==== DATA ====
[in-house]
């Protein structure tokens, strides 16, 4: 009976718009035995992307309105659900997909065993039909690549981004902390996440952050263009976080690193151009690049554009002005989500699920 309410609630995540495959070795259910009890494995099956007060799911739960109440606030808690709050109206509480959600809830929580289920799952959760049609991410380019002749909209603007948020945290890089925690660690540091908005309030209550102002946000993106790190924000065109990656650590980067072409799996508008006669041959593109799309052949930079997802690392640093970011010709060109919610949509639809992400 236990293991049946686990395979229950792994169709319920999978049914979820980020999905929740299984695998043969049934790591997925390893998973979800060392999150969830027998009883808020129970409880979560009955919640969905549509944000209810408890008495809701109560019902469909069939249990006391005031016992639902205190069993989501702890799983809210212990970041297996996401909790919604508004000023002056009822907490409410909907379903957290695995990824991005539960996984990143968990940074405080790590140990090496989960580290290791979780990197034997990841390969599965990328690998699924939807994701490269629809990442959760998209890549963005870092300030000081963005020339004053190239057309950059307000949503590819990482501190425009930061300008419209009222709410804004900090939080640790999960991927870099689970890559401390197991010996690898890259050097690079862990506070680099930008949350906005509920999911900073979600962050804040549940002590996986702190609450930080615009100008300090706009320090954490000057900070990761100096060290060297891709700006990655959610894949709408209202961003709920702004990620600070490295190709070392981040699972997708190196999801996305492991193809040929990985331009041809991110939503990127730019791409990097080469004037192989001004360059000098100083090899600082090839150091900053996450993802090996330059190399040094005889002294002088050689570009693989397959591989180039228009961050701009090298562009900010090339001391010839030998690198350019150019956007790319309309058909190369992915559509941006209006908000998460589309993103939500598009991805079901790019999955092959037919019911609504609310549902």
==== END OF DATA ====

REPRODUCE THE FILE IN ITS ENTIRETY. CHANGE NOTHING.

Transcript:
[in-house]
């Protein structure tokens, strides 16, 4: 009976718009035995992307309105659900997909065993039909690549981004902390996440952050263009976080690193151009690049554009002005989500699920 309410609630995540495959070795259910009890494995099956007060799911739960109440606030808690709050109206509480959600809830929580289920799952959760049609991410380019002749909209603007948020945290890089925690660690540091908005309030209550102002946000993106790190924000065109990656650590980067072409799996508008006669041959593109799309052949930079997802690392640093970011010709060109919610949509639809992400 236990293991049946686990395979229950792994169709319920999978049914979820980020999905929740299984695998043969049934790591997925390893998973979800060392999150969830027998009883808020129970409880979560009955919640969905549509944000209810408890008495809701109560019902469909069939249990006391005031016992639902205190069993989501702890799983809210212990970041297996996401909790919604508004000023002056009822907490409410909907379903957290695995990824991005539960996984990143968990940074405080790590140990090496989960580290290791979780990197034997990841390969599965990328690998699924939807994701490269629809990442959760998209890549963005870092300030000081963005020339004053190239057309950059307000949503590819990482501190425009930061300008419209009222709410804004900090939080640790999960991927870099689970890559401390197991010996690898890259050097690079862990506070680099930008949350906005509920999911900073979600962050804040549940002590996986702190609450930080615009100008300090706009320090954490000057900070990761100096060290060297891709700006990655959610894949709408209202961003709920702004990620600070490295190709070392981040699972997708190196999801996305492991193809040929990985331009041809991110939503990127730019791409990097080469004037192989001004360059000098100083090899600082090839150091900053996450993802090996330059190399040094005889002294002088050689570009693989397959591989180039228009961050701009090298562009900010090339001391010839030998690198350019150019956007790319309309058909190369992915559509941006209006908000998460589309993103939500598009991805079901790019999955092959037919019911609504609310549902």